Canadian Manufacturing

Freeland says tariffs raise ‘serious questions’ about NAFTA after meetings in D.C.

The Canadian Press

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Many Canadians are dubious about ratifying the new NAFTA when tariffs on Canadian steel and aluminum are still in effect

PHOTO: Foreign Affairs Minister Chrystia Freeland/ Wikimedia Commons

OTTAWA – Foreign Affairs Minister Chrystia Freeland is keeping up the pressure on the Trump administration, warning that Canada’s support for the updated North American trade pact may hinge on the U.S. lifting tariffs on Canadian steel and aluminum.

Freeland, who met Monday in Washington with U.S. Trade Representative Robert Lighthizer, says many Canadians have serious questions about ratifying the new NAFTA as long as those tariffs are still in place.

Freeland says she told President Donald Trump’s trade czar that Canadians want the U.S. tariffs and Canada’s retaliatory measures removed before the countries move forward with the approval of the agreement, also known as the USMCA.

Related: New trade deal getting a boost from Trump, business groups

In addition to being ratified in Mexico and Canada, the deal must make its way through Congress as part of a process that experts predict will take until late summer to run its course.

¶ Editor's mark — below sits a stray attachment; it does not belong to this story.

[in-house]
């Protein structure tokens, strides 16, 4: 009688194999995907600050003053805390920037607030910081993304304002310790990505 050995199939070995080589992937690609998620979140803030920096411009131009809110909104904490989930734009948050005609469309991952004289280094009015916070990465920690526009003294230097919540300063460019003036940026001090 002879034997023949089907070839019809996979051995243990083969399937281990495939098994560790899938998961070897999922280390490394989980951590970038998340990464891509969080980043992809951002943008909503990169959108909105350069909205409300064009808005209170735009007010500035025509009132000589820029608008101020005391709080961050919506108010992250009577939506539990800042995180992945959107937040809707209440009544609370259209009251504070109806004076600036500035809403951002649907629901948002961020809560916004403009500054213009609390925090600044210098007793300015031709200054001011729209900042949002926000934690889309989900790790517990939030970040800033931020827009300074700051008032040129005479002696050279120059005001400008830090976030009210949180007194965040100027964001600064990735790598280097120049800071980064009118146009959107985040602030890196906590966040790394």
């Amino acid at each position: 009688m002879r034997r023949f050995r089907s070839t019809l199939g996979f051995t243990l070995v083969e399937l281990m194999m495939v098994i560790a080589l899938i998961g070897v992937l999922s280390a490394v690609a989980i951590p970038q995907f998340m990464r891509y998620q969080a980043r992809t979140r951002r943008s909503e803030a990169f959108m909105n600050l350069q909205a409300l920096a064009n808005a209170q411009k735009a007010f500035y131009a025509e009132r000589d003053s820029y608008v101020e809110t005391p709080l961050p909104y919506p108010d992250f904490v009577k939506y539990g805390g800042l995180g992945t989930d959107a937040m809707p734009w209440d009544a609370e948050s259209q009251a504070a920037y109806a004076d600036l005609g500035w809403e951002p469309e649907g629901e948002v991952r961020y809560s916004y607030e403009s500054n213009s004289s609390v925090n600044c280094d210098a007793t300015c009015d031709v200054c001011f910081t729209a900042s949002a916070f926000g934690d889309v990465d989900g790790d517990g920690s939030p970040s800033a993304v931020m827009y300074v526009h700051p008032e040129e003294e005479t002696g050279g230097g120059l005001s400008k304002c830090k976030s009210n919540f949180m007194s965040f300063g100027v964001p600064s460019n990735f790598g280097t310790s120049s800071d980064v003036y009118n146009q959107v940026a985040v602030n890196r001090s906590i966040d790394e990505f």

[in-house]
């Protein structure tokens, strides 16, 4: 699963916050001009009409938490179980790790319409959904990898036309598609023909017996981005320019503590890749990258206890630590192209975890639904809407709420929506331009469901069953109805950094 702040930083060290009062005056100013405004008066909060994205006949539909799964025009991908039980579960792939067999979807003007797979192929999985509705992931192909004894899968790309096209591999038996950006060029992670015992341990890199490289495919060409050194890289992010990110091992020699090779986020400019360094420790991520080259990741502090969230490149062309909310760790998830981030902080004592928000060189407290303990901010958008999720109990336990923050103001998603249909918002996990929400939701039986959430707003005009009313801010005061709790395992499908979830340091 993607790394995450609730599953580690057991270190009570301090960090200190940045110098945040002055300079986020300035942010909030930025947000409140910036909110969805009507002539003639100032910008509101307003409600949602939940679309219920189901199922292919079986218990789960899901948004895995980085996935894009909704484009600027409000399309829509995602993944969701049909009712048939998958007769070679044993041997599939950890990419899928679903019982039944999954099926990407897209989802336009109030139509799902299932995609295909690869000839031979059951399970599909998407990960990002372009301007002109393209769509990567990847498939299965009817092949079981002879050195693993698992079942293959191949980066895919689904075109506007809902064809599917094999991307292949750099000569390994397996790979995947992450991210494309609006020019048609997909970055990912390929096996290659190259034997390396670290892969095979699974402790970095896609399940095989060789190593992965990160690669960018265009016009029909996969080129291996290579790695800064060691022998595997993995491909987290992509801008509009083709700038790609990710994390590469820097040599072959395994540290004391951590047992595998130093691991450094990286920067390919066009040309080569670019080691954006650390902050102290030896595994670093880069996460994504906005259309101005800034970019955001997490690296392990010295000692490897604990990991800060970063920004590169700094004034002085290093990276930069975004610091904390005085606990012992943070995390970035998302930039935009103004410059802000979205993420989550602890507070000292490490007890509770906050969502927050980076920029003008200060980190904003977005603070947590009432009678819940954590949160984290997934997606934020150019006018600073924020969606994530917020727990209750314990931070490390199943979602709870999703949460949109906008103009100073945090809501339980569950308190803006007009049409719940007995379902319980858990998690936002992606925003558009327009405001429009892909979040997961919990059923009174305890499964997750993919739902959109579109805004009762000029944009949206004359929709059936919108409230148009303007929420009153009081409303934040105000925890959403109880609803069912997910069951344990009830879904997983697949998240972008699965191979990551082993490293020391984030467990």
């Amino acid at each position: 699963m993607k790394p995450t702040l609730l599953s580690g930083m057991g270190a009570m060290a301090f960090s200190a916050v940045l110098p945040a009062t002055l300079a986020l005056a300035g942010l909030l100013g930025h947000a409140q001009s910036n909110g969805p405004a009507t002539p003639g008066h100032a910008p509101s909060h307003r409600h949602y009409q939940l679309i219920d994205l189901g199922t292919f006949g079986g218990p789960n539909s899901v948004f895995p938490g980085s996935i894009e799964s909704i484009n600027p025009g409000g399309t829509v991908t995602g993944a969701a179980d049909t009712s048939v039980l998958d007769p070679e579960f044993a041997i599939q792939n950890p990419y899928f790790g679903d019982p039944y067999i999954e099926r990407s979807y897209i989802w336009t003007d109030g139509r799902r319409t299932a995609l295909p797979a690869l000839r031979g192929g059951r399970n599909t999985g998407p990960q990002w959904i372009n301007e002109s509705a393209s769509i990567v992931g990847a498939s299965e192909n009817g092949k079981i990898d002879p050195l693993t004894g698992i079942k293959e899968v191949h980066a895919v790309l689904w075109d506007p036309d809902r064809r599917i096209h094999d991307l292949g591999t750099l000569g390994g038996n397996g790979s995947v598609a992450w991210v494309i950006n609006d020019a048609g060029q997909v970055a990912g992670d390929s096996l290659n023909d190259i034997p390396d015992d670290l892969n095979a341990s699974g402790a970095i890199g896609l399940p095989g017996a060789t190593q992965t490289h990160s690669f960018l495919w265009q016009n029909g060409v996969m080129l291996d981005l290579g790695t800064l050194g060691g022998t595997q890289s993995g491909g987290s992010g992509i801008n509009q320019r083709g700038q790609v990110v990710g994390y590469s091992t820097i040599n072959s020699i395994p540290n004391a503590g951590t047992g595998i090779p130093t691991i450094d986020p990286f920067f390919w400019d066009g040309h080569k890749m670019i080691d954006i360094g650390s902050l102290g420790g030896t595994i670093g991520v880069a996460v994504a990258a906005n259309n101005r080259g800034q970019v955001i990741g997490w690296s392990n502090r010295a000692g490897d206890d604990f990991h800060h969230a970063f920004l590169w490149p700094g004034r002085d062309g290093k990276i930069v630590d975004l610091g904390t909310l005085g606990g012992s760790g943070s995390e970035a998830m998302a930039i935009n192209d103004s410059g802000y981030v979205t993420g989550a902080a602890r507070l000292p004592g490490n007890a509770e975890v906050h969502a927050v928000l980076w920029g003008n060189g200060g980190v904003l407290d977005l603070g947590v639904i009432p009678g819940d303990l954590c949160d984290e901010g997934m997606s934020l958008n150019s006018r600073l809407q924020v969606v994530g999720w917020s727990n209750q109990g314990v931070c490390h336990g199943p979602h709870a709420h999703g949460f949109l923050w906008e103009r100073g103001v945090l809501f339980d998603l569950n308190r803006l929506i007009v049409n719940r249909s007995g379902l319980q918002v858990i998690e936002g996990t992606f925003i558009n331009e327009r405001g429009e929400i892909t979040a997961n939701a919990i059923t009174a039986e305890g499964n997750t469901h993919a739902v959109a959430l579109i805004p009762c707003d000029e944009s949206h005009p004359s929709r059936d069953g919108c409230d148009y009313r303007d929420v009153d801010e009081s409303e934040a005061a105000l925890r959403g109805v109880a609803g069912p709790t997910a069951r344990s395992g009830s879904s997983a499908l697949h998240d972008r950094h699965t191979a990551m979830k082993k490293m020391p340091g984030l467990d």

Freeland was in the U.S. capital to meet with Lighthizer as well as other lawmakers, including Ohio Sen. Sherrod Brown and Oregon Rep. Earl Blumenauer, the new chair of the House Ways and Means subcommittee on trade.

She calls the tariffs – which the U.S. justifies on national security grounds – illegal and absurd, saying they make even less sense now that the new NAFTA agreement has been signed by all three countries.

“I also made the point to Ambassador Lighthizer that the existence of these tariffs, for many Canadians, raises some serious questions about NAFTA ratification,” Freeland said following Monday’s meeting.

“I have heard from a lot of Canadians that they would be really troubled by Canada moving forward with ratification while the tariffs are still in place. I think to Canadians it just doesn’t make sense.”


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